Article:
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What is the difference between an "all risks" policy and a "named perils" policy?
A named perils policy covers losses that are due to only those perils listed in the policy. The perils typically covered include fire, windstorm, hail, and other direct physical losses. An all risks policy covers losses that are due to any peril except those specifically excluded in the policy. It is important to note that all risks policy provides broader protection than do named perils policies.

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What can I do to lower the cost of my homeowners insurance?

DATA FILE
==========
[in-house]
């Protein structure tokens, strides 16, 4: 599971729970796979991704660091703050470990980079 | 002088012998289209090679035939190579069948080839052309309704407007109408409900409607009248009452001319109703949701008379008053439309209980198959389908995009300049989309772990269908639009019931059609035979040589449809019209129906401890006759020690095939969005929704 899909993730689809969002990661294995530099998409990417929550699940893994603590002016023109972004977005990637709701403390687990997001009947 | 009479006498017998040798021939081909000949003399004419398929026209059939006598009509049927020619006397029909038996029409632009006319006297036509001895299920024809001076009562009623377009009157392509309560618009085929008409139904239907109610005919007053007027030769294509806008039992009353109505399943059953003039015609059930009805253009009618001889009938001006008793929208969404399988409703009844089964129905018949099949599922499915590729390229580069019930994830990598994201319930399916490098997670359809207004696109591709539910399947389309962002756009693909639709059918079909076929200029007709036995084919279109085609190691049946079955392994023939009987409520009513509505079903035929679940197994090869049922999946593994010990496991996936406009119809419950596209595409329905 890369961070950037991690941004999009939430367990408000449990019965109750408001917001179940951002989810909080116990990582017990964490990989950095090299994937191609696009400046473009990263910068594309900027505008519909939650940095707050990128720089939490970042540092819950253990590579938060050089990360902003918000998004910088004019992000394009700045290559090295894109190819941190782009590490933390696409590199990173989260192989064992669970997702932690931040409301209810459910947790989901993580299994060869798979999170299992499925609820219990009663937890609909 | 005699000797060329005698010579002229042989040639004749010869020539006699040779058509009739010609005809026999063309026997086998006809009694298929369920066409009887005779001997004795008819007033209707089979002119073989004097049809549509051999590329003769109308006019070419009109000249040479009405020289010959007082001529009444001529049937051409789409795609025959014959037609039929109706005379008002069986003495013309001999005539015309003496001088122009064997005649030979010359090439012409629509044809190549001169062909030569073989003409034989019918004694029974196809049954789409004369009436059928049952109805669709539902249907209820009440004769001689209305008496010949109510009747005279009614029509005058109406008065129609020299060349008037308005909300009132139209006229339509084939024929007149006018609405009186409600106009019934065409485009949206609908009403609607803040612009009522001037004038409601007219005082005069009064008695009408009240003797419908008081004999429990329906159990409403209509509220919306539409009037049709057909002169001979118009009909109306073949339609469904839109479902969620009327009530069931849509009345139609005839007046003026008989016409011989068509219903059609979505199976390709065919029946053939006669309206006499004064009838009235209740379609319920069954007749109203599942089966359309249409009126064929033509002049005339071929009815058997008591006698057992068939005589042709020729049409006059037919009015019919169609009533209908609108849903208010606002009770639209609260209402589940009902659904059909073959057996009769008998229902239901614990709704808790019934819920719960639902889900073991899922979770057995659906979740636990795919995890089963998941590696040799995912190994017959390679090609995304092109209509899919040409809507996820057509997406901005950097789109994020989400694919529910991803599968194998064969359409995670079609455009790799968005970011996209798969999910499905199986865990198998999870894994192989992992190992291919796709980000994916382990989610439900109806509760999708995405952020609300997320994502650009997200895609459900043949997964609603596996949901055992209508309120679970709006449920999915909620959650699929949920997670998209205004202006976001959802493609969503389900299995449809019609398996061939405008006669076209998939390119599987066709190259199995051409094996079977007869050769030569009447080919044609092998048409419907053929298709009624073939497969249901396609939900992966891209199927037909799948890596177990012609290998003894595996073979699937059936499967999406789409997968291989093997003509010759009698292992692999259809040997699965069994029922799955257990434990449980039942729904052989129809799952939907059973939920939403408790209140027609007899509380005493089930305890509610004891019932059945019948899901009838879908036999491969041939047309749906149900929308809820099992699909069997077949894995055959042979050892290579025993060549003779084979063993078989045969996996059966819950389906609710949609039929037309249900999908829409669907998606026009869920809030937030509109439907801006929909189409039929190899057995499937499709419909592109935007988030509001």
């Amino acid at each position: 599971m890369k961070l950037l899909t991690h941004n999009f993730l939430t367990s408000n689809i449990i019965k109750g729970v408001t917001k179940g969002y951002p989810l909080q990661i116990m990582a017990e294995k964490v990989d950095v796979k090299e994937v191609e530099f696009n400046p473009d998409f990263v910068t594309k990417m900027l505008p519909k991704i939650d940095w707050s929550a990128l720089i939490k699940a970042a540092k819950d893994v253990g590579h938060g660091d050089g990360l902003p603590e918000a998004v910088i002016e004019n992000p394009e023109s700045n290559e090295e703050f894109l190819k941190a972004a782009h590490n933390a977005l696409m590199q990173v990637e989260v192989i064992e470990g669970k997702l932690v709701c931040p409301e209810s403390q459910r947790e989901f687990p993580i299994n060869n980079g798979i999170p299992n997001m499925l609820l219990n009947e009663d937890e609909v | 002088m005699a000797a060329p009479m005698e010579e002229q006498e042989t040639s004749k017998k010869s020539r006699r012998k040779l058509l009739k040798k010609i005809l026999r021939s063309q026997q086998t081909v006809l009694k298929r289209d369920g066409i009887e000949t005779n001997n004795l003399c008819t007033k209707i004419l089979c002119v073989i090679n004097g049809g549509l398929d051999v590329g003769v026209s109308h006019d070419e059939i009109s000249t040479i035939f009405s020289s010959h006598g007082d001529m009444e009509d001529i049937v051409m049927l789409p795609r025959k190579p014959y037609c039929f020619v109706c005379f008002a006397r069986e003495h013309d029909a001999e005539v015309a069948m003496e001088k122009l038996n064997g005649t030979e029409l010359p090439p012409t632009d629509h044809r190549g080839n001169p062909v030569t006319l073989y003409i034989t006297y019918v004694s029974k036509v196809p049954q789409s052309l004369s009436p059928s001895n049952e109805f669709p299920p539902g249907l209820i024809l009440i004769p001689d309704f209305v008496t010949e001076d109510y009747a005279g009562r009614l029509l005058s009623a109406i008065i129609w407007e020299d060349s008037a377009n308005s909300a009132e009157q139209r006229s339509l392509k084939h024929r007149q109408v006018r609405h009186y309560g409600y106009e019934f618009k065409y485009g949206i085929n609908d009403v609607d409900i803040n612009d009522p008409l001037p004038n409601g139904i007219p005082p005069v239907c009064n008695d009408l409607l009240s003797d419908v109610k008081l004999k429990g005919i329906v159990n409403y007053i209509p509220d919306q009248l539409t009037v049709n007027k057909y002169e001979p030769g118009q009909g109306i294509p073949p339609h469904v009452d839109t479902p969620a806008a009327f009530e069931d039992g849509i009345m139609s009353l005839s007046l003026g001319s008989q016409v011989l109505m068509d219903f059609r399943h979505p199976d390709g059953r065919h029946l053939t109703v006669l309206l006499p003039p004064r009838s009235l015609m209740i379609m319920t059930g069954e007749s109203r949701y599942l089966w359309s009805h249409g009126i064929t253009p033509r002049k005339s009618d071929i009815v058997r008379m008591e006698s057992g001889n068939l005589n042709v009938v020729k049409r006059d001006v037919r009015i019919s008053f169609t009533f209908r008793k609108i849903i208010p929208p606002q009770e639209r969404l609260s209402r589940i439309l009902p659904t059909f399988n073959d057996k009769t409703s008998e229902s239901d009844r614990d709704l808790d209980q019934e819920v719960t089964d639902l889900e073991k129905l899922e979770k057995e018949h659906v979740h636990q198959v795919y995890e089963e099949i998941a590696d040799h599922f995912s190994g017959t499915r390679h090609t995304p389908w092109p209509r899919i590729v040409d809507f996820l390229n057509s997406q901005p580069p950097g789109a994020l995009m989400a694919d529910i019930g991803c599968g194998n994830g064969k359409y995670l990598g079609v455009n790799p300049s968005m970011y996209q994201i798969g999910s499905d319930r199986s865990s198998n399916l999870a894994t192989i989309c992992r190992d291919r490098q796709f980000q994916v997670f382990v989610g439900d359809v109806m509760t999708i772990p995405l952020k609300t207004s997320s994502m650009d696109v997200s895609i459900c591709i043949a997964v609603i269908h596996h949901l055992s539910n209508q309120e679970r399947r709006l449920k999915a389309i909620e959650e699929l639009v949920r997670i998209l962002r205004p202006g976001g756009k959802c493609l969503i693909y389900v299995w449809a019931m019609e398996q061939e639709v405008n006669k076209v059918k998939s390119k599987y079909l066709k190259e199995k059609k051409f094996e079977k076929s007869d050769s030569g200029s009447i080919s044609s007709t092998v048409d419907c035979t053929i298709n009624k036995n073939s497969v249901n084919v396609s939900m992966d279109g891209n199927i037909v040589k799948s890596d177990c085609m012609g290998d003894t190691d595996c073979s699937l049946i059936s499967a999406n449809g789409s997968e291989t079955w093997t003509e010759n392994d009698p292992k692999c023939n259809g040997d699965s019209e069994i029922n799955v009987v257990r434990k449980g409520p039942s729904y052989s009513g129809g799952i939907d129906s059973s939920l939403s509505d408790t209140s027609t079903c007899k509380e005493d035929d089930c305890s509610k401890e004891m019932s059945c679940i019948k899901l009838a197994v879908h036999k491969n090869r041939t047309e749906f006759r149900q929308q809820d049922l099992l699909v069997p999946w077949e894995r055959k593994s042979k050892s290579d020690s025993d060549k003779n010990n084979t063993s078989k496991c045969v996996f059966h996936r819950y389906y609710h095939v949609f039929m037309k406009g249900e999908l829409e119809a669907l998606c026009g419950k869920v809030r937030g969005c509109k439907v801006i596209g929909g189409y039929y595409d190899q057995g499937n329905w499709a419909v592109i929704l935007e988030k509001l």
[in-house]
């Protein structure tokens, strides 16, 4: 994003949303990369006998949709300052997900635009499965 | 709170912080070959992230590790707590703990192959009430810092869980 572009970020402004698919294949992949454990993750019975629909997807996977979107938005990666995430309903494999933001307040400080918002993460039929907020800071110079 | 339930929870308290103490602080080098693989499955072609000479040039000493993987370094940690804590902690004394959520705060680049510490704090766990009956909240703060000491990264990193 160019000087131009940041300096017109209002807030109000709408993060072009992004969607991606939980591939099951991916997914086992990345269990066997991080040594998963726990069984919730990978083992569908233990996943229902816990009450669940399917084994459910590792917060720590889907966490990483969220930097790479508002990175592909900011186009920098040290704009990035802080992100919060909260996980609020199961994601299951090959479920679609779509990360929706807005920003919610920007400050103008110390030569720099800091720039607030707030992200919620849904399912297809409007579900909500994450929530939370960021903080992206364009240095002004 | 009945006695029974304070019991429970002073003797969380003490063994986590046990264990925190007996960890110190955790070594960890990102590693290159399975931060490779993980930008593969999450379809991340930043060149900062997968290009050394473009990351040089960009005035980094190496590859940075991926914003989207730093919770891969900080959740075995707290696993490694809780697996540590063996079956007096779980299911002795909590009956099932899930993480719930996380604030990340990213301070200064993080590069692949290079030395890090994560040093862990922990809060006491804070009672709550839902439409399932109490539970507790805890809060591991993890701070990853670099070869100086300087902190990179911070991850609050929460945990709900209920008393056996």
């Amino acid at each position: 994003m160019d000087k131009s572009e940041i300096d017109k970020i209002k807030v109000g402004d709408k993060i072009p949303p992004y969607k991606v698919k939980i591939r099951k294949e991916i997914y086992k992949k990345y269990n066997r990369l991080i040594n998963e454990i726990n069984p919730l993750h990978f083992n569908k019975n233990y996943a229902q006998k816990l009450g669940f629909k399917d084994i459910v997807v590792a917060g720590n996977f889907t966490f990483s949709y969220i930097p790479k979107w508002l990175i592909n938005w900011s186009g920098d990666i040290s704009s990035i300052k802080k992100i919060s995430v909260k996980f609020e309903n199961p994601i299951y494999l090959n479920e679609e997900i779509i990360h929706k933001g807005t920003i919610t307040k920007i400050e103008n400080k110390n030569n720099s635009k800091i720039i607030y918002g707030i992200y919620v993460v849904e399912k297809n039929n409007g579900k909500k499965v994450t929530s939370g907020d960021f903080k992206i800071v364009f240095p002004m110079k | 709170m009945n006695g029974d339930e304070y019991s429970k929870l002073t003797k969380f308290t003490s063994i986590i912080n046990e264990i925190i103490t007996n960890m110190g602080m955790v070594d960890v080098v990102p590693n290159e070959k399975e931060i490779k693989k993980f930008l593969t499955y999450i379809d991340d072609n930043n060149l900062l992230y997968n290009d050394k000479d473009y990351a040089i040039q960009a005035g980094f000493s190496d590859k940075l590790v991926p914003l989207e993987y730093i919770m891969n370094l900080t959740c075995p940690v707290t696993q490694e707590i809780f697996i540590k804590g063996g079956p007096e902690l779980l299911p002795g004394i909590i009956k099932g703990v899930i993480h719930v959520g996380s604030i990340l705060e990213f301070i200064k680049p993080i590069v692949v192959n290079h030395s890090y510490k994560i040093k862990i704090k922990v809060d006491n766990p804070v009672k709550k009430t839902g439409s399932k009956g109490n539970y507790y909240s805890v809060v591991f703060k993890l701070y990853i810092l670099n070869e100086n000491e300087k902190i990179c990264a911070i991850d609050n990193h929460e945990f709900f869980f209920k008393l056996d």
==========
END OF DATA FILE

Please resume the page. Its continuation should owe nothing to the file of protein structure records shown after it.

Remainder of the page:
There are a number of things you can do to lower the cost of your homeowners insurance. The best thing to do is to shop around. It is not surprising to find quotes on homeowners insurance that vary by hundreds of dollars for the same coverage on the same home. When you shop, be careful to make sure each insurer is offering the same coverage. Many insurers use the ISO policy forms, but this is not always the case. Another way to lower the cost of your homeowners insurance is to look for any discounts that you may qualify for. For example, many insurers will offer a discount when you place both your automobile and homeowners insurance with them. Other times, insurers offer discounts if there are deadbolt exterior locks on all your doors, or if your home has a security system. Be sure to ask your agent or company about discounts any that you may qualify for. Another easy way to lower the cost of your homeowners insurance is to raise your deductible. Increasing your deductible from $250 to $500 will lower your premium, sometimes by as much as five or ten percent. However, be careful to make sure that you have the financial resources necessary to handle the larger deductible.